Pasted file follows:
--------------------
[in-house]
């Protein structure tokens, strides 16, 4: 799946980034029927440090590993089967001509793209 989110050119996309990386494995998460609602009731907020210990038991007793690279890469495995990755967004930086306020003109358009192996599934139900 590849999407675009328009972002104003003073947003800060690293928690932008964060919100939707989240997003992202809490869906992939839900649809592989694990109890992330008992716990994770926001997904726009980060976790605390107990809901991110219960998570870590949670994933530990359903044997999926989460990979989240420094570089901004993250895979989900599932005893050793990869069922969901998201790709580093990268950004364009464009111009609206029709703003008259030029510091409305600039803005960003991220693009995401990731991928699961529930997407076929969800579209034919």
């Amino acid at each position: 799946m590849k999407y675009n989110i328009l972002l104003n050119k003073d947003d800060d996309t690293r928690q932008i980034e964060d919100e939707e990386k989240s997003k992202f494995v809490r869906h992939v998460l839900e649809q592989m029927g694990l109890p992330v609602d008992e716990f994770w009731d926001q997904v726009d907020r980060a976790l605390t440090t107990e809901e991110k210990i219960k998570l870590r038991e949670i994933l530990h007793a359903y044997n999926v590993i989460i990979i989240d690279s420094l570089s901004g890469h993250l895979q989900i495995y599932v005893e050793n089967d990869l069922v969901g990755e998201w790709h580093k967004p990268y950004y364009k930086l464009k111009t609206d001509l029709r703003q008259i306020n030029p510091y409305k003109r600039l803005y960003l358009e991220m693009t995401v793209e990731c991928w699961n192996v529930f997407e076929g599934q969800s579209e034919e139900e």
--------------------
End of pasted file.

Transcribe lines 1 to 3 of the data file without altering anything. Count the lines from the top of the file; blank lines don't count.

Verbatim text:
[in-house]
């Protein structure tokens, strides 16, 4: 799946980034029927440090590993089967001509793209 989110050119996309990386494995998460609602009731907020210990038991007793690279890469495995990755967004930086306020003109358009192996599934139900 590849999407675009328009972002104003003073947003800060690293928690932008964060919100939707989240997003992202809490869906992939839900649809592989694990109890992330008992716990994770926001997904726009980060976790605390107990809901991110219960998570870590949670994933530990359903044997999926989460990979989240420094570089901004993250895979989900599932005893050793990869069922969901998201790709580093990268950004364009464009111009609206029709703003008259030029510091409305600039803005960003991220693009995401990731991928699961529930997407076929969800579209034919």
């Amino acid at each position: 799946m590849k999407y675009n989110i328009l972002l104003n050119k003073d947003d800060d996309t690293r928690q932008i980034e964060d919100e939707e990386k989240s997003k992202f494995v809490r869906h992939v998460l839900e649809q592989m029927g694990l109890p992330v609602d008992e716990f994770w009731d926001q997904v726009d907020r980060a976790l605390t440090t107990e809901e991110k210990i219960k998570l870590r038991e949670i994933l530990h007793a359903y044997n999926v590993i989460i990979i989240d690279s420094l570089s901004g890469h993250l895979q989900i495995y599932v005893e050793n089967d990869l069922v969901g990755e998201w790709h580093k967004p990268y950004y364009k930086l464009k111009t609206d001509l029709r703003q008259i306020n030029p510091y409305k003109r600039l803005y960003l358009e991220m693009t995401v793209e990731c991928w699961n192996v529930f997407e076929g599934q969800s579209e034919e139900e």